Out-of-state residents and residents of Colorado had different things to say about cannabis. Those of Colorado throughout the state complained of gastrointestinal problems, while the most common complaint from tourists was psychiatric, include bellicose behavior and hallucinations. Men were more two to three times more likely than women among both groups to relate their ailments to those of marijuana.

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Art Wenzel says he’s been unable to get medical marijuana since the program launched here in New York. First, patients must contact their doctor to find out if medical marijuana will work.

A doctor must register with the Department of Health to get a certification for medical marijuana. Once registration is complete you will be able to purchase medical marijuana from designated dispensaries throughout the State.

Wenzel says his most recent oncologist disagreed with the distribution of marijuana, so he wasn’t registered to prescribe it to him. Wenzel is well known around Auburn as a music promoter and writer.

“For me, it’s life or death to try and take care of the ailments that I got.” Since he was told he has cancer, he’s become an advocate for those who could benefit from medical marijuana. Even though it’s legal, Wenzel says it’s tremendously difficult to obtain cannabis oil.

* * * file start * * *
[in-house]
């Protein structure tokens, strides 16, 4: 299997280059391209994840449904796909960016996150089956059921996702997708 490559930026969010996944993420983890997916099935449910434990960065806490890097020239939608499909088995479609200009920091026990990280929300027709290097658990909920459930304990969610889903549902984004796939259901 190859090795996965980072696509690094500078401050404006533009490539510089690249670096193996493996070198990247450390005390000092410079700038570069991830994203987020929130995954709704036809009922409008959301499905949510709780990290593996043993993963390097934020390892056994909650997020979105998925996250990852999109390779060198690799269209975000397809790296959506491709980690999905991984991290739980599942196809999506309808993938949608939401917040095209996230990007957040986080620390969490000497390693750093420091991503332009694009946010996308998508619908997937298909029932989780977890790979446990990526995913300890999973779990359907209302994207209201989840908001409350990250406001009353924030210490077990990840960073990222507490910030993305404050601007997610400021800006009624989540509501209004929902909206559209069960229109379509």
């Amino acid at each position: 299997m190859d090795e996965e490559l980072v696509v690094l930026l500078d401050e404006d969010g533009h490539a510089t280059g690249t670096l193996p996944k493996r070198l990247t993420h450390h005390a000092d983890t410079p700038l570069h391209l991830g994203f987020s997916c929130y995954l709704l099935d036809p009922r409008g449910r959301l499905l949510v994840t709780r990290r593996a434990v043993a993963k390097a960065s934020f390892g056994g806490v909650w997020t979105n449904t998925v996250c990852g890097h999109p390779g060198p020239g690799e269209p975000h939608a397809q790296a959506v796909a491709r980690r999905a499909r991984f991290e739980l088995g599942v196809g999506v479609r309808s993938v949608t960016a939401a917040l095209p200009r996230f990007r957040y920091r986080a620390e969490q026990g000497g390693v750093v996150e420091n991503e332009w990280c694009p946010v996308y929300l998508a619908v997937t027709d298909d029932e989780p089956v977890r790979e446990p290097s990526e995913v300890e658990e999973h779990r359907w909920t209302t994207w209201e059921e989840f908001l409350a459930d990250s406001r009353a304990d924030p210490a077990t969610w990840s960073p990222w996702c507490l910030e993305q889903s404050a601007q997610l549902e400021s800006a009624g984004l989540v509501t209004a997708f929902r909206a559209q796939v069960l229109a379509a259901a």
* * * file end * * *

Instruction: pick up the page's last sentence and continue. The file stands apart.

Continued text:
“Out of the 23 states that have it, we have the most stringent laws as far as getting the oil or the pills.” The list of doctors certified to prescribe medical marijuana has not been released.

Without a public document, Wenzel says even doctors don’t know where to refer patients. “In New York state, soon could be quite awhile.” He is a life-long marijuana smoker. He says legally prescribed marijuana would do more for him as he tries to overcome cancer. Wenzel has undergone chemotherapy and other treatments.

He is confident medical marijuana would help him make it through.
We reached out to the State to find out a specific date for the release of doctors certified to prescribe medical marijuana, but were only told, “Soon.”